His mother was a trained school teacher.
From her, Chuck got his interest in poetry.
♪ Chuck Berry: I'm a great lover of poetry.
From five to nine years, all that I heard around the house was poetry.
Stuff like that to me is like heavy baby!
And I remember some of them to this day: ♪ (guitar strumming) ♪ Once in Persia reigned a King, ♪ Who upon his noble ring, ♪ Craved a maxim true and wise, ♪ Which, when held before his eyes, ♪ Gave him counsel, at a glance, of his life of change and chance.
♪ Pegg: At one point, Chuck's father decided that he was going to take the family to the Fox theater, to see a Tale of Two Cities, which he felt had great literary merit, only to be turned away at the box office, to be told that they did not allow blacks.
♪ (soft dramatic music) ♪ Hayes: For that to happen to Chuck as a ten year-old was quite a shock, because he was used to getting what he wanted.
♪ (rock-n-roll guitar music) ♪ He loved the entertainment, he loved to entertain.
He loved to play guitar.
He began about 12 or 13, he became proficient.
♪ (rock-n-roll guitar music) ♪ ♪ ♪ Chuck Berry: My first time on stage was high school.
At the age of 14, I sang blues.
Pegg: Chuck was not a very good student at Sumner.
He remembers being beaten by one of his teachers for not paying attention and eventually he drops out before graduating.
♪ ♪ He and several of his high school friends decided they were going to run away from home and they were gonna go to Hollywood.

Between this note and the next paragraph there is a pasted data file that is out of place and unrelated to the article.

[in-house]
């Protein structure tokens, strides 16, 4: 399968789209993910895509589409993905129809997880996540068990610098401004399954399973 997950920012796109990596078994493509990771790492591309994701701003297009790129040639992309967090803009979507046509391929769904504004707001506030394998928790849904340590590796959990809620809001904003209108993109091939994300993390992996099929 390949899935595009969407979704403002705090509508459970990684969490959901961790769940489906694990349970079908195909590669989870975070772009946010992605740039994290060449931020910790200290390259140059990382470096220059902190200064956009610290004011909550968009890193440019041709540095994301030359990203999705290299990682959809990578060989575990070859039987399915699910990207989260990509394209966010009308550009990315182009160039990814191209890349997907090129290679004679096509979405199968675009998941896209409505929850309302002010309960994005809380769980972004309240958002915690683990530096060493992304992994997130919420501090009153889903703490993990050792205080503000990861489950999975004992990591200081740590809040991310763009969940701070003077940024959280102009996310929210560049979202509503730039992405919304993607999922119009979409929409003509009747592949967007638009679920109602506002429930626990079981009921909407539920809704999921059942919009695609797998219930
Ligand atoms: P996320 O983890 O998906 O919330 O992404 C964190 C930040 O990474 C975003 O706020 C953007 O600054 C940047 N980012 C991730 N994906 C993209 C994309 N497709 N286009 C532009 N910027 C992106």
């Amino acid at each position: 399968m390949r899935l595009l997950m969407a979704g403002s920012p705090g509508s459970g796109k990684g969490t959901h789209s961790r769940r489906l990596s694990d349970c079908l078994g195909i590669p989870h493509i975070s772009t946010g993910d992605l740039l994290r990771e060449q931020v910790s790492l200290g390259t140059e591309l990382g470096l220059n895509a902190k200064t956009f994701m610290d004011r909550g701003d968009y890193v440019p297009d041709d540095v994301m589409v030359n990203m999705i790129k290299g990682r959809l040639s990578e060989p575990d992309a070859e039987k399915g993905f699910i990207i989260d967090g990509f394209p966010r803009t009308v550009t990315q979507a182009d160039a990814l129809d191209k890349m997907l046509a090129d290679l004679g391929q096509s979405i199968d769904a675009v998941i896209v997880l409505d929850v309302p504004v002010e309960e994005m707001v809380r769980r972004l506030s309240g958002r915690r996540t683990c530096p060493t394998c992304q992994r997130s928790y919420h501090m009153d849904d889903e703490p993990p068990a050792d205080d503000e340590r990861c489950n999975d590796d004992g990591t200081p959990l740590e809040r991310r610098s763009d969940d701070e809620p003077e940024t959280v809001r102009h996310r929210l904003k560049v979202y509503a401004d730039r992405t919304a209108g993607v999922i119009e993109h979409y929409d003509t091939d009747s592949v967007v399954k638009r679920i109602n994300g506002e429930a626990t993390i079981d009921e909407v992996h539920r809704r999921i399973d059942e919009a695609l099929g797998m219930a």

♪ (dramatic music) ♪ They made it as far as Kansas City before the money ran out.
While they were there, in order to get some money, he took part in a robbery... ♪ (dramatic music) ♪ ...in which Chuck maintains that he only had the barrel of a gun, not the whole thing.
♪ They left Kansas City and then their car broke down.
They flagged down a passing motorist, stole his car.
♪ They tried to get back to St. Louis, only to be pulled over by a state patrolman, who immediately arrested them.
Chuck was sentenced to ten years... (sliding prison door clacking) ...but served three of them and was released on his 21st birthday.
♪ (soft music) ♪ ♪ (soft music) ♪ Themetta Berry: We met on Annie Malone's offering home day, May the 23rd, 1948.
I took my niece for the parade and as we were walking across, Candy Park Seminole High School is there, I saw him out of the corner of my eye, and I said, 'Hmm... he's kind of cute.'
We married six months after we met, and he said, "I'll be with you forever" and I said, me too.
♪ (soft music) ♪ ♪ Charles Berry, Jr.: They loved each other.
She was his queen, and he was her king.
Every minute that I saw the two of them together, they were in heaven, absolute heaven.
♪ Joe Edwards: Chuck Berry's main motivation in life was to provide for his family.
Themetta Berry: Working construction with his dad and brother, he didn't like that, but he did it, because he had a family.
♪ (guitar music) ♪ He played his guitar and I enjoyed it.
And I would tell him how great it was.